HOLY THURSDAY
As prelude to the Paschal Triduum, which begins with the thought-provoking afternoon rites of Holy Thursday, is the solemn Chrism Mass, which the bishop celebrates in the morning with his presbytery, and in the course of which at the same time the priestly promises are renewed, made on the day of ordination. It is a gesture of great value, an occasion all the more propitious in which the priests confirm their fidelity to Christ who chose them as his ministers. Moreover, this priestly meeting assumes a particular meaning, because it is almost a preparation to the Priestly Year, which I have proclaimed on the occasion of the 150th anniversary of the death of the holy Cur? of Ars and which will begin next June 19. Blessed also in the Chrism Mass will be the oil of the sick and of catechumens, and the chrism will be consecrated. These are rites that signify symbolically the fullness of Christ's priesthood and the ecclesial communion that must animate Christian people, gathered for the Eucharistic sacrifice and vivified in the unity of the gift of the Holy Spirit.

In the afternoon Mass, called "In Coena Domini," the Church commemorates the institution of the Eucharist, the ministerial priesthood and the new commandment of charity, left by Jesus to his disciples. St. Paul gives one of the earliest testimonies of all that happened in the Cenacle, vigil of the Lord's Passion. "The Lord Jesus," he wrote, at the beginning of the 50's years, based on a text he received from the Lord's own realm, "on the night when he was betrayed took bread, and when he had given thanks, he broke it, and said, 'This is my body which is for you. Do this in remembrance of me.' In the same way also the cup, after supper, saying, 'This cup is the new covenant in my blood. Do this, as often as you drink it, in remembrance of me'" (1 Corinthians 11:23-25). Words charged with mystery, which manifest clearly the will of Christ: Under the species of bread and wine he renders himself present in his body given and with his bloodshed. It is the sacrifice of the new and definitive covenant offered to all, without distinction of race or culture. And from this sacramental rite, which he entrusts to the Church as supreme proof of his love, Jesus appointed his disciples as ministers, and those who followed them in the course of the centuries. Holy Thursday is, therefore, a renewed invitation to render thanks to God for the supreme gift of the Eucharist, to be received with devotion and to be adored with lively faith. Because of this, the Church encourages, after the celebration of Holy Mass, watching in the presence of the Most Holy Sacrament, recalling the sad hour that Jesus passed in solitude and prayer in Gethsemane, before being arrested and then being condemned to death.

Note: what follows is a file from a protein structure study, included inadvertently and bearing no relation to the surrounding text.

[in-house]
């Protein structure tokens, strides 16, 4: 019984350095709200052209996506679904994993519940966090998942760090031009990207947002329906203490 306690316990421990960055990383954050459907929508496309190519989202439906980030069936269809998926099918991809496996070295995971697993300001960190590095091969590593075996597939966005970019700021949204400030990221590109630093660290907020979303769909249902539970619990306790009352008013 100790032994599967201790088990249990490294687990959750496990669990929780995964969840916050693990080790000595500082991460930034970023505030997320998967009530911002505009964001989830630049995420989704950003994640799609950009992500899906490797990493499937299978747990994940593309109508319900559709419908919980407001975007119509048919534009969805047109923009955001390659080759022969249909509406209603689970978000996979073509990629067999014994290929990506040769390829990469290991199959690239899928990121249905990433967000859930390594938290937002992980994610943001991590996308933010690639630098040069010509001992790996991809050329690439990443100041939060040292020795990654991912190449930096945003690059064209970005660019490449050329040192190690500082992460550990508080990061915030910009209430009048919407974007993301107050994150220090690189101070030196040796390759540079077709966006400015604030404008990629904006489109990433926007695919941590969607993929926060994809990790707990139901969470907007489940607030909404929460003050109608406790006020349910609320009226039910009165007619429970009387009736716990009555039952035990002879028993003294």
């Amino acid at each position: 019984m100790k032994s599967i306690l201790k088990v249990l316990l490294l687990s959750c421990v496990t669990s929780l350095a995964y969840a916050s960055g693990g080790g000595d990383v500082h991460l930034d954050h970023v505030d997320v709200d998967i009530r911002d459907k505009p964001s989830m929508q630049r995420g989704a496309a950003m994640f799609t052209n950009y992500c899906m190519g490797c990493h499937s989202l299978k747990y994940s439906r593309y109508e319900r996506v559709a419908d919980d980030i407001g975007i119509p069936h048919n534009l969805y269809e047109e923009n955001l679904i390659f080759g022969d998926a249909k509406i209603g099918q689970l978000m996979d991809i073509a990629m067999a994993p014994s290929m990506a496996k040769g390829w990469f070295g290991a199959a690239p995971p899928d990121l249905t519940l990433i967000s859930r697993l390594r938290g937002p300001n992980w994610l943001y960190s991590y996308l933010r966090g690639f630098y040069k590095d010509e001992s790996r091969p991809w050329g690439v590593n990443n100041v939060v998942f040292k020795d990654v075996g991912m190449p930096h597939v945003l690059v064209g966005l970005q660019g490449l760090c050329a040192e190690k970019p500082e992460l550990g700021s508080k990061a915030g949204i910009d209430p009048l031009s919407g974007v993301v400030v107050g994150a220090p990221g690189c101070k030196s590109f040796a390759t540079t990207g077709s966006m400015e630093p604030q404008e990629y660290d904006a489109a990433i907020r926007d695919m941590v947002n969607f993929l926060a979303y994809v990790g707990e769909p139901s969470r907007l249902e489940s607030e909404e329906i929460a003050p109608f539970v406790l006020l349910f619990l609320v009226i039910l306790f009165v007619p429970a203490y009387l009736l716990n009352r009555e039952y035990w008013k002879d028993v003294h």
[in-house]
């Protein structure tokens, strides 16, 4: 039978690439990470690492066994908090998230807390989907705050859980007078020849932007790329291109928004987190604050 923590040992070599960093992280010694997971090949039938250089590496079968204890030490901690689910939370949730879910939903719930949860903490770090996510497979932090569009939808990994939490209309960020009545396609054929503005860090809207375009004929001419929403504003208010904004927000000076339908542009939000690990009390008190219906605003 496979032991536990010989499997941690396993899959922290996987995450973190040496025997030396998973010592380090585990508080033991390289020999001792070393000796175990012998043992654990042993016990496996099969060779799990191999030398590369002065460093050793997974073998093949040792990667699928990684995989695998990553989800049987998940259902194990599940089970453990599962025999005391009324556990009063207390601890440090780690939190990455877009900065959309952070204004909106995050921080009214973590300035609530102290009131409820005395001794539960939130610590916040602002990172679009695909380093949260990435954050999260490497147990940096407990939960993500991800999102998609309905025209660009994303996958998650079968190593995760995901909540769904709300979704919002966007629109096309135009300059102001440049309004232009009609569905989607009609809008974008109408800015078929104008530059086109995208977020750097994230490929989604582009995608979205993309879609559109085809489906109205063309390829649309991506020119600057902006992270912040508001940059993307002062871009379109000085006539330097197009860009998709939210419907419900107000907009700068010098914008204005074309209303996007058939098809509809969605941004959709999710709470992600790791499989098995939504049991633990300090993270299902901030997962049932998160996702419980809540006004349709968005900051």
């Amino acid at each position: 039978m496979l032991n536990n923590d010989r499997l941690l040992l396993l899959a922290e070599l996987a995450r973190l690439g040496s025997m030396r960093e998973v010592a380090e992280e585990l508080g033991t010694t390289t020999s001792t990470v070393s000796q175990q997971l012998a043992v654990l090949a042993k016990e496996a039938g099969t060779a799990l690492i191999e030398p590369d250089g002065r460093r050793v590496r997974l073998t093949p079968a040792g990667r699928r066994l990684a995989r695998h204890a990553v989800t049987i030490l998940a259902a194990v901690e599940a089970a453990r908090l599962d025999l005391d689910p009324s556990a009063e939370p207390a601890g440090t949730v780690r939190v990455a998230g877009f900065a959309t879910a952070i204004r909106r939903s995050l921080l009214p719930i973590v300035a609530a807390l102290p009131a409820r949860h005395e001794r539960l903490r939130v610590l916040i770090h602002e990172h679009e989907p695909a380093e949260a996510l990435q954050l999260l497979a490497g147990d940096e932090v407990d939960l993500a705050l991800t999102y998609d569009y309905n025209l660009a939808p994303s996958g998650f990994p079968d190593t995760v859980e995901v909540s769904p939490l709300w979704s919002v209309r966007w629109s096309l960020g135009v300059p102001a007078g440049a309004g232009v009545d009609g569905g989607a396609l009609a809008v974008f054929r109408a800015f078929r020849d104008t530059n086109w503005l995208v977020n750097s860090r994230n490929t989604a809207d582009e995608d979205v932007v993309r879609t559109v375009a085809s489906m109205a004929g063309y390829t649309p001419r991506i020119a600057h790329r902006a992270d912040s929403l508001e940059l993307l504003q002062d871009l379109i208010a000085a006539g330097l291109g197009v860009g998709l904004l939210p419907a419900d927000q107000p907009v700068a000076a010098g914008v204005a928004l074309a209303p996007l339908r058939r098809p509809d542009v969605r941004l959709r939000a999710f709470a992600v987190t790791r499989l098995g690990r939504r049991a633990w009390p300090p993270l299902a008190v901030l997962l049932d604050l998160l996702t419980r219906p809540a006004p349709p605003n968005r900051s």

GOOD FRIDAY,
And so we come to Good Friday, day of the Passion and crucifixion of the Lord. Every year, placing ourselves in silence before Jesus nailed to the wood of the cross, we realize how full of love were the words he pronounced on the eve, in the course of the Last Supper. "This is my blood of the covenant, which is poured out for many" (Mark 14:24). Jesus willed to offer his life in sacrifice for the remission of humanity's sins. Just as before the Eucharist, so before the Passion and Death of Jesus on the cross the mystery is unfathomable to reason. We are placed before something that humanly might seem absurd: a God who not only is made man, with all man's needs, not only suffers to save man, burdening himself with all the tragedy of humanity, but dies for man.

Christ's death recalls the accumulation of sorrows and evils that beset humanity of all times: the crushing weight of our dying, the hatred and violence that again today bloody the earth. The Lord's Passion continues in the suffering of men. As Blaise Pascal correctly writes, "Jesus will be in agony until the end of the world; one must not sleep during this time" (Pens?es, 553). If Good Friday is a day full of sadness, and hence at the same time, all the more propitious a day to reawaken our faith, to strengthen our hope and courage so that each one of us will carry his cross with humility, trust and abandonment in God, certain of his support and victory. The liturgy of this day sings: "O Crux, ave, spes unica" (Hail, O cross, our only hope)."

HOLY SATURDAY AND EASTER VIGIL